A few days ago, I told my friend Melissa about my dream of walking the full length of the Mississippi River — from its headwaters in Itasca State Park clear down to the Gulf of Mexico. Having grown up along the river’s course — in Rock Island, Illinois, about 1/3 of the way down its length — I almost think of that river as family, a strong and steady cousin who lives ten minutes from my house. I’d just gotten back from a trip to New Orleans where I couldn’t shake the impulse to congratulate my river-cousin for growing up so big and strong, to send good luck as she pours out in the world while I quietly worry about how filthy and wild she’s become. So dirty. So harsh.
In that framework, I suppose my hometown Mississippi — my Illinois/Iowa Mississippi — is stuck in a perpetual state of pre-teen awkwardness, already corrupted but far more pure. I told Melissa that I’d like to get to know my river-cousin as a baby, to wade across her in her Minnesota infancy and watch her grow over 2,530 miles.
To which Melissa replied, “Hold on. You’re going to love this.”
The “this” to which she referred is the story of the Mississippi River Water Walk 2013 and its leader, Sharon Day, (aka: my new hero). Day, a member of the Ojibwe tribe, is Executive Director of the Indigenous Peoples Task Force. On May 3, she completed a 2-month, 1,200-mile walk, joined at points along the way by other Native American women dedicated to protecting our waterways. From sunrise to sunset, the women trudged, carrying a bucket of the Mississippi’s clear headwaters all the way down to the Gulf, where they poured it into the river’s toxic mouth — a reminder, a warning, a prayer on foot.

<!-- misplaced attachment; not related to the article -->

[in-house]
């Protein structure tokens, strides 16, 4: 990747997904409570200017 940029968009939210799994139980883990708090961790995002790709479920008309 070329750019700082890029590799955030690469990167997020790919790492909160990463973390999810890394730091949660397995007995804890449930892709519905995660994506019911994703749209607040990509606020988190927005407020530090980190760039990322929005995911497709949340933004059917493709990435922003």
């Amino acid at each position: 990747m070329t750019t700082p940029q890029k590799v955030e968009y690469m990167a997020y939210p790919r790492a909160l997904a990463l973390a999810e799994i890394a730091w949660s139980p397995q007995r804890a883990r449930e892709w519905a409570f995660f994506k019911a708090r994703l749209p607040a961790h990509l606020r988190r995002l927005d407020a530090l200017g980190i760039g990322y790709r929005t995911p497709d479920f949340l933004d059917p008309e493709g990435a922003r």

From the Daily Gate:
“According to Day, the Mississippi River is the second most polluted river in the United States with toxic chemicals from municipalities, agriculture and industry all accumulating as the water flows to the gulf, taking their toll on the health of the river.
“By the time a drop of water reaches the ‘dead zones’ near the river’s mouth, the water is nearly depleted of oxygen,” Day said. “In some times of the year, the dead zones are the size of the state of Delaware. The walk intends to raise awareness of what each individual can do along the way to help change the health of the water in the Mississippi as well as other water resources in the local community.”
In an article on Indian Country Today Media Network, Day goes on to articulate that feeling of kinship I have toward the river … far more eloquently (and, well, maternally). “You know how you hold a child on your lap, you have certain feeling about it,” she said. “That’s what I experienced with the water … I couldn’t leave that water. I had to see it all the way through.”
The project’s Facebook page features incredible photos and more information on protecting our nation’s waterways. The Indian Country Today Media Network article does a beautiful job of illustrating Sharon Day’s extraordinary record of walking the walk.